Neither Of Them Are Angels: 5 Ways Facebook And Uber Are Similar
Facebook and Uber have insisted that they are just tech companies. They allow people to post and view content or make a living driving, based on their platforms. Uber’s issues with inequality in the workplace culminated this week with CEO Travis Kalanick’s resignation. Some people question the entire disruptive model on which Uber is based — the idea that it is simply a tech company enabling a gig economy. It could be perceived as a way for Uber to escape traditional employer responsibilities and benefits to its drivers. Kalanick is not alone. Mark Zuckerberg, CEO of Facebook, has to sell his platform as an optimized ad-delivery system capable of precision-targeting large captive audiences. He simultaneously has to convince the public that Facebook is a social good while admitting his company has a diversity problem. Here are five ways Facebook and Uber are similar.
1. Both platforms are resented for the way they treat drivers or publishers
Drivers around the world are fighting for Uber to treat them as employees with the accompanying benefits. “Uber has tried to frame the new economics of using a casual and amateur workforce as an economic revolution that brings benefits to consumers and drivers alike,” David Glance writes in The Conversation:
It could equally be perceived however as simply a way for Uber to shirk any of the normal employer responsibilities and benefits to its drivers and through this form of exploitation, provide a cheaper service to customers.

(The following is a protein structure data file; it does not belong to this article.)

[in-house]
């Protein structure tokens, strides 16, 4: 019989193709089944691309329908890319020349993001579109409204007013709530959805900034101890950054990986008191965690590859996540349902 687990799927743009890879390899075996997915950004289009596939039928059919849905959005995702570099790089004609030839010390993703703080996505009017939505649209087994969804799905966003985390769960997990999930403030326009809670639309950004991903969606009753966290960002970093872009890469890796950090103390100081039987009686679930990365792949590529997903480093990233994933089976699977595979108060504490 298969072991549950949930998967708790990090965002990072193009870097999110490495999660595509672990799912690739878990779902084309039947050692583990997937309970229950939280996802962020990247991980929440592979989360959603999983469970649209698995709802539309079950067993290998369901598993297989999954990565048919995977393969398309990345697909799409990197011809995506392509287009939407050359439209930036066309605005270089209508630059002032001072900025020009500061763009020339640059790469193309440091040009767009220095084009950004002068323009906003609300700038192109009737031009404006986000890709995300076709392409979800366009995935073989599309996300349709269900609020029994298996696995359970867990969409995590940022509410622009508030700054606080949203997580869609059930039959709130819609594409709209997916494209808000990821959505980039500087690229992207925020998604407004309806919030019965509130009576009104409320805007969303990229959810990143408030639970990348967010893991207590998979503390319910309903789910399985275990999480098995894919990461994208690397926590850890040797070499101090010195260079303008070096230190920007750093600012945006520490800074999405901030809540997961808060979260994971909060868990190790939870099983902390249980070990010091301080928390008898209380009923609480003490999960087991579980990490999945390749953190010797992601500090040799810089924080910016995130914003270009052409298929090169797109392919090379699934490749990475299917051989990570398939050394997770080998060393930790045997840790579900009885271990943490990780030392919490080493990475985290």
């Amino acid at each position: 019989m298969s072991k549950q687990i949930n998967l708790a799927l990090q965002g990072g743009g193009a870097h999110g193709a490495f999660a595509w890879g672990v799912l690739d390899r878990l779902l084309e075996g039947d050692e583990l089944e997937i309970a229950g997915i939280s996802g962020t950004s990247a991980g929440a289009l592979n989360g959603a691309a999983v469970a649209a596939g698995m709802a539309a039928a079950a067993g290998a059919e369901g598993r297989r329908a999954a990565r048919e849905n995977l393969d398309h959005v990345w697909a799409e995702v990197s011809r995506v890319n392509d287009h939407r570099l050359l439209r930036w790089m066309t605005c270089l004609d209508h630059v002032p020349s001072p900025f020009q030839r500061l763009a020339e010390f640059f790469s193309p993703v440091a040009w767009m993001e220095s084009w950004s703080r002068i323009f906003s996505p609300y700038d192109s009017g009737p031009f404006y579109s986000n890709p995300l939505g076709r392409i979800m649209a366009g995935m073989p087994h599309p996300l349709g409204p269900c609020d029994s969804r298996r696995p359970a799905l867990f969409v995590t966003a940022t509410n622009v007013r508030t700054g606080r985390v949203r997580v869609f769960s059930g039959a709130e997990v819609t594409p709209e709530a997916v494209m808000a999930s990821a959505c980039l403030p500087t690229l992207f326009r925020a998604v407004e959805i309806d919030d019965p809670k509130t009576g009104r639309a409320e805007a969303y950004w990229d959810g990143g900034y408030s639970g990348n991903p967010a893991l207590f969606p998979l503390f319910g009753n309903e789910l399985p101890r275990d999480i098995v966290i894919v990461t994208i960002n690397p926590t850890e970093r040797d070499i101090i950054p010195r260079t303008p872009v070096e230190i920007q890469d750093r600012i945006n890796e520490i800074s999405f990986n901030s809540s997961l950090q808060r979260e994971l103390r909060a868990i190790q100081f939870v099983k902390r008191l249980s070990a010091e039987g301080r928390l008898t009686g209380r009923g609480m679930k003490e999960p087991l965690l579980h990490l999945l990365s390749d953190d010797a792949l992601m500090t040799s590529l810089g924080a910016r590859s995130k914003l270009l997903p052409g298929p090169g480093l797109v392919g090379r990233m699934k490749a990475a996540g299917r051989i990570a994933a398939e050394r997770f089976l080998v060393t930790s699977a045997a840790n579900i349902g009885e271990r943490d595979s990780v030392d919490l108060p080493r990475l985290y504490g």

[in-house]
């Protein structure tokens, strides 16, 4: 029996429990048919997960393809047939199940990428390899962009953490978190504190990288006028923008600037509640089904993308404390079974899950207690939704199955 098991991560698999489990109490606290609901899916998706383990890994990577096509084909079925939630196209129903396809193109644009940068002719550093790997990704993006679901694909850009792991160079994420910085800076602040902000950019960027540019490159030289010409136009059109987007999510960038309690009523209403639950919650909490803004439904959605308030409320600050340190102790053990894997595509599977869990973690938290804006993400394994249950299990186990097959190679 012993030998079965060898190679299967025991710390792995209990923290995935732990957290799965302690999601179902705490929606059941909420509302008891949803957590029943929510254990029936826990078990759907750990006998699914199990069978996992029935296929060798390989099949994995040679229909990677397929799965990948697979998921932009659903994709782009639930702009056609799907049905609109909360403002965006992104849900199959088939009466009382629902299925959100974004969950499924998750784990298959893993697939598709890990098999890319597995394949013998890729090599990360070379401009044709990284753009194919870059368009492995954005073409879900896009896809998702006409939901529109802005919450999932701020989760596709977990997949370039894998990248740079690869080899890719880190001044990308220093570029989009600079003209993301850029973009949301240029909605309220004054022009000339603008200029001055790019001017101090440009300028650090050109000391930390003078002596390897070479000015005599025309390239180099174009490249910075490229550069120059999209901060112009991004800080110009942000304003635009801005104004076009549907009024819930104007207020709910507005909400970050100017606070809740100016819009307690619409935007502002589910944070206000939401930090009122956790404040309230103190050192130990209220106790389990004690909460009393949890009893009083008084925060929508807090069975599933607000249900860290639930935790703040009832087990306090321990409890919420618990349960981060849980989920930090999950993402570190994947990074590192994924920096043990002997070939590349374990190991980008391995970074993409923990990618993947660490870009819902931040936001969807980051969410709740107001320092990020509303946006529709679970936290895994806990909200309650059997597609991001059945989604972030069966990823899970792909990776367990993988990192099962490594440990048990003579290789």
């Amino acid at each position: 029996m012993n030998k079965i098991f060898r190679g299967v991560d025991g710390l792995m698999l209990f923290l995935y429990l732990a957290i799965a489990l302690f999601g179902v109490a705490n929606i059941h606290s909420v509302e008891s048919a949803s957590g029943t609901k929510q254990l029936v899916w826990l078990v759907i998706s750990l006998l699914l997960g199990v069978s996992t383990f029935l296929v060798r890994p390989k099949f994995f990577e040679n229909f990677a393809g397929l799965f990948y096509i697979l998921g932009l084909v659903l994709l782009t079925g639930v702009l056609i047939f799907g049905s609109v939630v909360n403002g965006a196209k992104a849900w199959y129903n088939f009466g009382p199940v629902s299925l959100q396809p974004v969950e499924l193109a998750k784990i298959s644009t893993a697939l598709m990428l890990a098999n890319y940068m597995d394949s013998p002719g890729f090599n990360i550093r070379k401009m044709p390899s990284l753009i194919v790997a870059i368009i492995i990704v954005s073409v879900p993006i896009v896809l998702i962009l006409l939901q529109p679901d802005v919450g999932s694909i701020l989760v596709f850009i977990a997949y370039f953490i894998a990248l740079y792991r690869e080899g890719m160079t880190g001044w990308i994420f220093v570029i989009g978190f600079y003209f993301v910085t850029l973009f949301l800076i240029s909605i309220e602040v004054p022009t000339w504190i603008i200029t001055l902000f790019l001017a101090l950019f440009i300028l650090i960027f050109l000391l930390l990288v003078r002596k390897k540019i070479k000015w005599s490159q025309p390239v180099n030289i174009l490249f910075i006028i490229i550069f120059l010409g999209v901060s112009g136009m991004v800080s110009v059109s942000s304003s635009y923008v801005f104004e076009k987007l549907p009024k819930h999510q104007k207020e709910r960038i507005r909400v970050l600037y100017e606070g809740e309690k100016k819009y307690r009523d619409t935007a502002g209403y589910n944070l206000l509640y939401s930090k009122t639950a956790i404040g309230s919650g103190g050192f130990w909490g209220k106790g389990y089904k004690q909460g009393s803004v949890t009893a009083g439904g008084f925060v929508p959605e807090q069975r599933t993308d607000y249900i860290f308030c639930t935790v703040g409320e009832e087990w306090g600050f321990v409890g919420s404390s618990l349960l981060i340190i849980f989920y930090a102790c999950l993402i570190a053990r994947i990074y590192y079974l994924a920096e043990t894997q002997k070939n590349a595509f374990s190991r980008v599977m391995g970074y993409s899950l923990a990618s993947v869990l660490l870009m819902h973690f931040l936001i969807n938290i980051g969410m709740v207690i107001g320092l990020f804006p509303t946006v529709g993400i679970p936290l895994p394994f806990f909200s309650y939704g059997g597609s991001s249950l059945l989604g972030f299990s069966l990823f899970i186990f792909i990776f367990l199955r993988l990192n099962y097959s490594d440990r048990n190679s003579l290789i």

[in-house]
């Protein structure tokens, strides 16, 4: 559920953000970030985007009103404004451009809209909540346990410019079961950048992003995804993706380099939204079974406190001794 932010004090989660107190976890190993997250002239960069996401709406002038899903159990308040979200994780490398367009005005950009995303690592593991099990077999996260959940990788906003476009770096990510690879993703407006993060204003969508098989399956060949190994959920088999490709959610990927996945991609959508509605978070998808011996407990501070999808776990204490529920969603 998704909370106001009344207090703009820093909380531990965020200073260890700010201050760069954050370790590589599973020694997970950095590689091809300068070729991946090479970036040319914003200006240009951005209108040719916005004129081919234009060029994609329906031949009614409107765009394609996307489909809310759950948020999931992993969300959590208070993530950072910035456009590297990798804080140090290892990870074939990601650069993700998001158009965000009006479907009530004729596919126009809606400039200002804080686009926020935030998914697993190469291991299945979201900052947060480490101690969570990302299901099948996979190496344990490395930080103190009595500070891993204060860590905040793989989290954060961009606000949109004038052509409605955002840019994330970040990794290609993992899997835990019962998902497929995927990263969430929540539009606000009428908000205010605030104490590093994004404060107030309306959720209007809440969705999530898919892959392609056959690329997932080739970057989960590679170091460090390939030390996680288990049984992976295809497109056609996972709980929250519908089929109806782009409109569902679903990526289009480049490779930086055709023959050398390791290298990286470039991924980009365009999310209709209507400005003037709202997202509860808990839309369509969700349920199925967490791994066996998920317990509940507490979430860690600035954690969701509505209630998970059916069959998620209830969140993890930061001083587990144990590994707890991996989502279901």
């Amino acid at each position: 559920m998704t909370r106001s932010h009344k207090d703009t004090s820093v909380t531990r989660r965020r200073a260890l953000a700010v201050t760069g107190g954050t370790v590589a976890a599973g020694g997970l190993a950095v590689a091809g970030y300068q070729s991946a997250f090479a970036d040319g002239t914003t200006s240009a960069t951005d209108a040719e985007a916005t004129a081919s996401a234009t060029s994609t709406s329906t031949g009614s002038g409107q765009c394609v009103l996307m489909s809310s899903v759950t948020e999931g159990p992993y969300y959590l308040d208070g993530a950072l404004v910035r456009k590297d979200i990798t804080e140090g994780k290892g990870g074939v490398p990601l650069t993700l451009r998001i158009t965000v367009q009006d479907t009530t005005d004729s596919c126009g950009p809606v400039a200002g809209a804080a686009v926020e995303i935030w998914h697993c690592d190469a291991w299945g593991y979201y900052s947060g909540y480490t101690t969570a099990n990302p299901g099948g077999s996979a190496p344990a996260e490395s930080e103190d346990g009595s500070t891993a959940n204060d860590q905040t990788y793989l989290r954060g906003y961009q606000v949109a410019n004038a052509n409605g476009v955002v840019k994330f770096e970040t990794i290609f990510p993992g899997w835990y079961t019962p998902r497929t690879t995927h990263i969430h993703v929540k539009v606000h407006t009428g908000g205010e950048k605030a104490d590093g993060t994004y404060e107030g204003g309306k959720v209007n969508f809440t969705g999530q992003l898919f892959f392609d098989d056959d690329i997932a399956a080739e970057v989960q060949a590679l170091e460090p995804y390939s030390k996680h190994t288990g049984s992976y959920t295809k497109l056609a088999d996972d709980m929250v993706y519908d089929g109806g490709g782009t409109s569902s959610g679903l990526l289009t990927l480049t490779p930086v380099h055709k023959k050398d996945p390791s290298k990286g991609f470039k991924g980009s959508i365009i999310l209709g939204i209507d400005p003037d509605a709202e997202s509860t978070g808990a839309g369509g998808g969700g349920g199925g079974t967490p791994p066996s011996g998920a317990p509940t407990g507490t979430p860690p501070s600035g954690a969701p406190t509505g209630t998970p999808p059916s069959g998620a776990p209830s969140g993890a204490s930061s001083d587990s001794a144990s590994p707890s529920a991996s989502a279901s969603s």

It takes a particular type of CEO to consistently ignore the problems created by this business model and to continue to talk up the benefits the company is bringing to society.
Facebook makes it difficult for smaller, often independent, media outlets to share their stories and reach new audiences by giving preferential treatment to large media outlets, said Todd Reubold, publisher and co-founder of Ensia, a magazine publishing stories about emerging environmental issues:
Zuckerberg himself wrote on his Facebook page, “the world is better when people from different backgrounds and with different ideas all have the power to share their thoughts and experiences,” Reubold said in a May 2016 Media Shift report.
Facebook’s current model gives organizations the power to share, but whether stories actually reach new audiences is left up to Facebook algorithms. “The company should stop providing preferential treatment to large media outlets and start treating high-quality, independent media outlets more equitably,” Reubold said.
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